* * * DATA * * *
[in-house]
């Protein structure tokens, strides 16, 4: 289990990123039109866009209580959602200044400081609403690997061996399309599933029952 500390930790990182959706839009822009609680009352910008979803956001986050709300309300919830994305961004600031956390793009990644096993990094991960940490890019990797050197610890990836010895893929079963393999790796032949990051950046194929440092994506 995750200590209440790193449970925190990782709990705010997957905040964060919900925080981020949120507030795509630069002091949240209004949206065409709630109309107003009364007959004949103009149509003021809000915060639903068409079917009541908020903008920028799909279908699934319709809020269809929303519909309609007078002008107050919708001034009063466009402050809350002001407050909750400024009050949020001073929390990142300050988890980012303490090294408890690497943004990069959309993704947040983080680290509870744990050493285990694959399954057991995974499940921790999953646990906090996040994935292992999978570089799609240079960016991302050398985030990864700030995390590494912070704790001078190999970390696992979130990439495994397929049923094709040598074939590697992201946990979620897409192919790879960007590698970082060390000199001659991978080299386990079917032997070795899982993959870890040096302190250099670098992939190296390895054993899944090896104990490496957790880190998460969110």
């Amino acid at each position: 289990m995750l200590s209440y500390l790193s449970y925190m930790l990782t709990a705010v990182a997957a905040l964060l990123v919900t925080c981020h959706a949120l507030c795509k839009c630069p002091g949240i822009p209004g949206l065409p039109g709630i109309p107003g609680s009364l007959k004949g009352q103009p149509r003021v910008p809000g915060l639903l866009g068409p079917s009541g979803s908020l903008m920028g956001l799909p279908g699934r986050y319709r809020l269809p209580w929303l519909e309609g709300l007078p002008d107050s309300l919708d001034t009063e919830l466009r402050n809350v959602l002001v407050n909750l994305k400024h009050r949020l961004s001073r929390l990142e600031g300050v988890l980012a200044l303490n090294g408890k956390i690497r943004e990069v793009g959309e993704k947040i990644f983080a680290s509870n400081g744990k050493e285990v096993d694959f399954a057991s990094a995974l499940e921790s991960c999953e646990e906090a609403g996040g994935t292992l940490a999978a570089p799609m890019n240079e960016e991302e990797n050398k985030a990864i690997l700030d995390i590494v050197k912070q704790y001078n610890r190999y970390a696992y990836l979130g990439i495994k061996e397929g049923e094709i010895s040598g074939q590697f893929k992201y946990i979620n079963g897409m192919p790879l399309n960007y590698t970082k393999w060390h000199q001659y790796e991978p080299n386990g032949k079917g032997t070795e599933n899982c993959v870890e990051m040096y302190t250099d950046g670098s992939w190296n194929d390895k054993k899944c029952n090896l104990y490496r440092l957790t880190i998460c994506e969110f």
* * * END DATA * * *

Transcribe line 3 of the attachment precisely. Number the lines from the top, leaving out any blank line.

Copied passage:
């Amino acid at each position: 289990m995750l200590s209440y500390l790193s449970y925190m930790l990782t709990a705010v990182a997957a905040l964060l990123v919900t925080c981020h959706a949120l507030c795509k839009c630069p002091g949240i822009p209004g949206l065409p039109g709630i109309p107003g609680s009364l007959k004949g009352q103009p149509r003021v910008p809000g915060l639903l866009g068409p079917s009541g979803s908020l903008m920028g956001l799909p279908g699934r986050y319709r809020l269809p209580w929303l519909e309609g709300l007078p002008d107050s309300l919708d001034t009063e919830l466009r402050n809350v959602l002001v407050n909750l994305k400024h009050r949020l961004s001073r929390l990142e600031g300050v988890l980012a200044l303490n090294g408890k956390i690497r943004e990069v793009g959309e993704k947040i990644f983080a680290s509870n400081g744990k050493e285990v096993d694959f399954a057991s990094a995974l499940e921790s991960c999953e646990e906090a609403g996040g994935t292992l940490a999978a570089p799609m890019n240079e960016e991302e990797n050398k985030a990864i690997l700030d995390i590494v050197k912070q704790y001078n610890r190999y970390a696992y990836l979130g990439i495994k061996e397929g049923e094709i010895s040598g074939q590697f893929k992201y946990i979620n079963g897409m192919p790879l399309n960007y590698t970082k393999w060390h000199q001659y790796e991978p080299n386990g032949k079917g032997t070795e599933n899982c993959v870890e990051m040096y302190t250099d950046g670098s992939w190296n194929d390895k054993k899944c029952n090896l104990y490496r440092l957790t880190i998460c994506e969110f």